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 Nabila Ali

Nabila Ali

Research student, School of Medicine

Overview

I am a medical doctor with an interest in psychiatric genetics, particularly, the role that neurodevelopmental CNVs (NDD-CNVs) play in the aetiology of autism spectrum disorder (ASD).


NDD-CNVs are considered one of the strongest genetic factors contributing to autism susceptibility since they have been identified in 3% and 11% of individuals with sporadic and multiplex autism respectively. Around 40 CNVs are reported to be associated with autism including 22q11.2 deletion and duplication, 16p11.2 deletion and duplication, and 1q21.1 deletion and duplication.


My research aims at characterizing autism profile across different NDD-CNV carriers in order to identify any genotype-phenotype association.


Education



  • MBBS  University of Khartoum, Faculty of Medicine.

  • MSc Medical Biochemistry, University of Khartoum, Faculty of Medicine.

  • Diploma of Research Methodology and medical ethics Al-Neelain University Faculty of Medicine.

  • MSc Molecular Medicine The University of Sheffield.

Research

Thesis

The etiology of autism spectrum disorder traits in children with high-risk genomic deletions or duplications

Autism Spectrum Disorder (ASD) is a lifelong neuropsychiatric condition which is apparent since early development and characterized by impairments in three separate domains: social interaction, social communication and repetitive and restricted behaviours. Affecting ~1% of the world population, the prevalence is reported to be increasing. The presentation varies from one patient to another, with some experiencing more problems in specific domains than others.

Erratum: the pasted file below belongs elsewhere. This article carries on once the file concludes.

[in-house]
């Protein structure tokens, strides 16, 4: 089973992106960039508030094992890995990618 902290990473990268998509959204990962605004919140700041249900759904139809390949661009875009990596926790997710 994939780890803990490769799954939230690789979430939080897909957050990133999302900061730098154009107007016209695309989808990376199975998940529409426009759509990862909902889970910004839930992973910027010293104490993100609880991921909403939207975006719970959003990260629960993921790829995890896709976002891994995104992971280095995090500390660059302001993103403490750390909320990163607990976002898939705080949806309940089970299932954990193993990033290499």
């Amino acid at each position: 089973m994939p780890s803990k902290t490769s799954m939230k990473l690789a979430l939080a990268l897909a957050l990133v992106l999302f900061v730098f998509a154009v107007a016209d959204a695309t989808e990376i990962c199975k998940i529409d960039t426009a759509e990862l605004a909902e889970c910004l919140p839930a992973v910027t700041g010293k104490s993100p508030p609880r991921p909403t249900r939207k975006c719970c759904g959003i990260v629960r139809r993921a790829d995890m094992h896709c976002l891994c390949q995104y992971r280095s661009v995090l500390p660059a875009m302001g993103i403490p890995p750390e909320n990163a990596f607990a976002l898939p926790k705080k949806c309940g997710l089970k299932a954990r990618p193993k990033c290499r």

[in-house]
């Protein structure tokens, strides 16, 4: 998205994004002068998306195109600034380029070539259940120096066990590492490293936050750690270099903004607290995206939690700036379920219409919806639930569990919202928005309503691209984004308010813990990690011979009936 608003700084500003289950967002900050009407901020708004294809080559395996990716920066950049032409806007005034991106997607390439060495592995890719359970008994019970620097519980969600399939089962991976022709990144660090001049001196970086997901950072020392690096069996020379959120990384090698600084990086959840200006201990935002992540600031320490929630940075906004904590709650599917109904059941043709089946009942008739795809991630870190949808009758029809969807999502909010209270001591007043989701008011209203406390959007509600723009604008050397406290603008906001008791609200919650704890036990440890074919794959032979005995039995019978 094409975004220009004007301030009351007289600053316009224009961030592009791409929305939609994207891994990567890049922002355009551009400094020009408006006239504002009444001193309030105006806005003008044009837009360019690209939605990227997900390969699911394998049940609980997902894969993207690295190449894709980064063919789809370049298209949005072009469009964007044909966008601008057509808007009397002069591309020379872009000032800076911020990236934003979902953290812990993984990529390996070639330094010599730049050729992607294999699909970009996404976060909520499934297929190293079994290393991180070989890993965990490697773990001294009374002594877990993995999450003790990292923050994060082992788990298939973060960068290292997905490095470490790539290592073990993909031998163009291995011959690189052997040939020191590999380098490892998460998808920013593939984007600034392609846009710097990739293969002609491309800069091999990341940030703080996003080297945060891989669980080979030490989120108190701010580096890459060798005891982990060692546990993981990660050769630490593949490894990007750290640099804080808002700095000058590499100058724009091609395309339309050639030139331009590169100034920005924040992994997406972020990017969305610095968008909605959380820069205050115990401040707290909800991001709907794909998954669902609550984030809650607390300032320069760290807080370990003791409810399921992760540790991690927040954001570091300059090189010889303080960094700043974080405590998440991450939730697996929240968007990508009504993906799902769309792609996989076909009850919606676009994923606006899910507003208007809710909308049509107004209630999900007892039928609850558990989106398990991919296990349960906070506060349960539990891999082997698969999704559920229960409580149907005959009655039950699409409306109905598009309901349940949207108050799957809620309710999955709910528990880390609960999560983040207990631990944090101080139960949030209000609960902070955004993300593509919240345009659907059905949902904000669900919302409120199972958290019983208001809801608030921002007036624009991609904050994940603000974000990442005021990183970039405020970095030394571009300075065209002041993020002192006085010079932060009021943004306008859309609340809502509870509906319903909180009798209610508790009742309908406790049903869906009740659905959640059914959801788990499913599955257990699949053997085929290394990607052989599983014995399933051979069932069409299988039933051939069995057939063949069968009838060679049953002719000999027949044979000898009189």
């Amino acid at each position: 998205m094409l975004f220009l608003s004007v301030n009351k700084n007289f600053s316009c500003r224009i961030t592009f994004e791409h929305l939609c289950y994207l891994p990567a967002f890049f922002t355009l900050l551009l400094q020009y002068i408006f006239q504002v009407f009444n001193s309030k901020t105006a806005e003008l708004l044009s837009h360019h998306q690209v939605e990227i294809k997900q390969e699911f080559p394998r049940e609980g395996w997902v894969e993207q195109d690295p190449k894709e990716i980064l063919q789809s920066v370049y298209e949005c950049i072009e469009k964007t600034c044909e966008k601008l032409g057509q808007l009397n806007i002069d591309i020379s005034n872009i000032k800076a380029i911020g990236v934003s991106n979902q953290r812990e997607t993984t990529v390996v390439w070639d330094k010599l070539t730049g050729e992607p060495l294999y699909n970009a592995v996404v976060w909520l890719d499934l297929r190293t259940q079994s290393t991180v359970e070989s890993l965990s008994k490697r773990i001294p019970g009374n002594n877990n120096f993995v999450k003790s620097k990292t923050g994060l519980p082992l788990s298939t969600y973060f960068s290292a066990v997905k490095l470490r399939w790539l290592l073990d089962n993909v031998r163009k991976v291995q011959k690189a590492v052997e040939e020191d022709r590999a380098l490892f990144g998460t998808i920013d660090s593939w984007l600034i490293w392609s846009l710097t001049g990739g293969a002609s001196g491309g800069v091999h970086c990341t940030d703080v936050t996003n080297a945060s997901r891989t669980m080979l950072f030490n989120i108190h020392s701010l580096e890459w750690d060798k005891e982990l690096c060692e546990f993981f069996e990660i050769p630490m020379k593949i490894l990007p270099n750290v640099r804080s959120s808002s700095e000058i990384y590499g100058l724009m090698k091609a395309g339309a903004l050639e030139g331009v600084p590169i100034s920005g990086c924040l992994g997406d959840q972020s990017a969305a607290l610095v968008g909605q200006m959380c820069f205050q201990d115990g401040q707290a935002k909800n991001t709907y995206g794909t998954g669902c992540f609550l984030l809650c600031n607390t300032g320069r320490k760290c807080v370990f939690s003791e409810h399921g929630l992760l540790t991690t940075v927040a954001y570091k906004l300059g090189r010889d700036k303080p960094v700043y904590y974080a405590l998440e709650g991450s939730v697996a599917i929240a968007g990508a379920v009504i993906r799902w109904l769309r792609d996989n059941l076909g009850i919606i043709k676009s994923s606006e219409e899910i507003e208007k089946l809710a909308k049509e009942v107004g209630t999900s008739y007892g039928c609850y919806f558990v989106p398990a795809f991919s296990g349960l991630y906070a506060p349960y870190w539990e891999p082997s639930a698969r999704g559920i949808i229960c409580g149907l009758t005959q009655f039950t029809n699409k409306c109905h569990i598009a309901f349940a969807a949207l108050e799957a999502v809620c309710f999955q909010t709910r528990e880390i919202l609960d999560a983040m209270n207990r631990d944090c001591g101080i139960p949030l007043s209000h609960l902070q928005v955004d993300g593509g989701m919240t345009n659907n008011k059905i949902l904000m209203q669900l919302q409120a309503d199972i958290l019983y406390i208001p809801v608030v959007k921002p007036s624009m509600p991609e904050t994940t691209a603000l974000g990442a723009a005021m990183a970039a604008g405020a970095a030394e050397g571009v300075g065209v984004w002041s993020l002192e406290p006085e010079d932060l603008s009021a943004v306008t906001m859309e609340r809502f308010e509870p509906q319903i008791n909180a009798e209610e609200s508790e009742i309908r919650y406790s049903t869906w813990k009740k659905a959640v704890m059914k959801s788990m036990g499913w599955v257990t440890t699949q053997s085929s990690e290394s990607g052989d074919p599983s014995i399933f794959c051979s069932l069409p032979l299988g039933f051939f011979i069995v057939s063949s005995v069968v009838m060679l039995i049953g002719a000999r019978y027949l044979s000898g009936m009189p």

ASD is highly heritable (heritability ~90%), however, a wide range of underlying genetic causes have been identified. As a consequence, samples recruited because of their ASD diagnosis are highly heterogeneous in terms of genetic aetiology. The recent discovery that rare pathogenic variants in the genome (Copy number variants (CNVs); microscopic deletions or duplications) greatly increase risk of ASD offers important new opportunities for understanding the genetic aetiology.  Around 5–10% of patients with ASD have one of these CNVs and furthermore studies of individuals with CNVs have reported they are at high risk of ASD.


However, there is a dearth of understanding of the presentation of ASD in high-risk CNV carriers. It is unclear whether the presentation differs from ASD in individuals without a high-risk CNV (idiopathic ASD). Furthermore, it is not known whether the presentation of ASD differs for individuals with different high-risk CNVs.


The project objectives are to improve insights into genotype-ASD associations by conducting detailed comparisons of ASD symptomatology as well as traits frequently co-occurring with ASD between 1) CNV carriers with ASD and individuals with idiopathic ASD; 2) individuals with ASD with different high-risk CNVs.

Funding source

Vice Chancellor scholarship

Supervisors

Marianne Van Den Bree

Marianne van den Bree

Professor, Division of Psychological Medicine and Clinical Neurosciences

Mike_Owen_2016

Professor Sir Michael Owen

Professor, Division of Psychological Medicine and Clinical Neurosciences; Emeritus Director of the Neuroscience and Mental Health Research Institute